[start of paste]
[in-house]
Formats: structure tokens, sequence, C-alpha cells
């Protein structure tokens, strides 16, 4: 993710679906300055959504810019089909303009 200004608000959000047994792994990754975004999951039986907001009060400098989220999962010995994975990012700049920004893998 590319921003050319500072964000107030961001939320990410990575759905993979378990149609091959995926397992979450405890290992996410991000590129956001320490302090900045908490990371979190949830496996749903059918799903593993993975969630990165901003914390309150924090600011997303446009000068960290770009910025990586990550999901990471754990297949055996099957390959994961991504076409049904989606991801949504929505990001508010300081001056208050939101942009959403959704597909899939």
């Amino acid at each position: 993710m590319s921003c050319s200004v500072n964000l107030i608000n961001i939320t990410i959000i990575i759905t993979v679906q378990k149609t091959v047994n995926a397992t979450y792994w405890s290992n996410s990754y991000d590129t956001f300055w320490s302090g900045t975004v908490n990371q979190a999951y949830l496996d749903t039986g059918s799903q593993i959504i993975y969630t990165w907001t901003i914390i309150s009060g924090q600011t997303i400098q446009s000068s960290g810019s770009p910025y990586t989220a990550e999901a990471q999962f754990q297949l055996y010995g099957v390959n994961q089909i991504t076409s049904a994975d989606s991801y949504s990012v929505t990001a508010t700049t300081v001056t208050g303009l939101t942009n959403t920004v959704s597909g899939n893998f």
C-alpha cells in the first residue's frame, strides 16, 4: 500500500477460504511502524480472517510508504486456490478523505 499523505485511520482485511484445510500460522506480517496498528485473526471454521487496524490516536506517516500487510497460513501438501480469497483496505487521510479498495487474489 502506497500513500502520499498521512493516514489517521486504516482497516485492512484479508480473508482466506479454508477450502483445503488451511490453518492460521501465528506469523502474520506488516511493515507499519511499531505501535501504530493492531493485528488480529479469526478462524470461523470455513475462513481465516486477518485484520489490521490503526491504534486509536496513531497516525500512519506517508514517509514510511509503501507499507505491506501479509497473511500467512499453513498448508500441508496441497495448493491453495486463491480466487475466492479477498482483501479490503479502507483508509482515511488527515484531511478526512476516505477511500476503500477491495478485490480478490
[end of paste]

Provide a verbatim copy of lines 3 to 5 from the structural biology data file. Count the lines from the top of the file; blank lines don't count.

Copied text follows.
């Protein structure tokens, strides 16, 4: 993710679906300055959504810019089909303009 200004608000959000047994792994990754975004999951039986907001009060400098989220999962010995994975990012700049920004893998 590319921003050319500072964000107030961001939320990410990575759905993979378990149609091959995926397992979450405890290992996410991000590129956001320490302090900045908490990371979190949830496996749903059918799903593993993975969630990165901003914390309150924090600011997303446009000068960290770009910025990586990550999901990471754990297949055996099957390959994961991504076409049904989606991801949504929505990001508010300081001056208050939101942009959403959704597909899939």
């Amino acid at each position: 993710m590319s921003c050319s200004v500072n964000l107030i608000n961001i939320t990410i959000i990575i759905t993979v679906q378990k149609t091959v047994n995926a397992t979450y792994w405890s290992n996410s990754y991000d590129t956001f300055w320490s302090g900045t975004v908490n990371q979190a999951y949830l496996d749903t039986g059918s799903q593993i959504i993975y969630t990165w907001t901003i914390i309150s009060g924090q600011t997303i400098q446009s000068s960290g810019s770009p910025y990586t989220a990550e999901a990471q999962f754990q297949l055996y010995g099957v390959n994961q089909i991504t076409s049904a994975d989606s991801y949504s990012v929505t990001a508010t700049t300081v001056t208050g303009l939101t942009n959403t920004v959704s597909g899939n893998f």
C-alpha cells in the first residue's frame, strides 16, 4: 500500500477460504511502524480472517510508504486456490478523505 499523505485511520482485511484445510500460522506480517496498528485473526471454521487496524490516536506517516500487510497460513501438501480469497483496505487521510479498495487474489 502506497500513500502520499498521512493516514489517521486504516482497516485492512484479508480473508482466506479454508477450502483445503488451511490453518492460521501465528506469523502474520506488516511493515507499519511499531505501535501504530493492531493485528488480529479469526478462524470461523470455513475462513481465516486477518485484520489490521490503526491504534486509536496513531497516525500512519506517508514517509514510511509503501507499507505491506501479509497473511500467512499453513498448508500441508496441497495448493491453495486463491480466487475466492479477498482483501479490503479502507483508509482515511488527515484531511478526512476516505477511500476503500477491495478485490480478490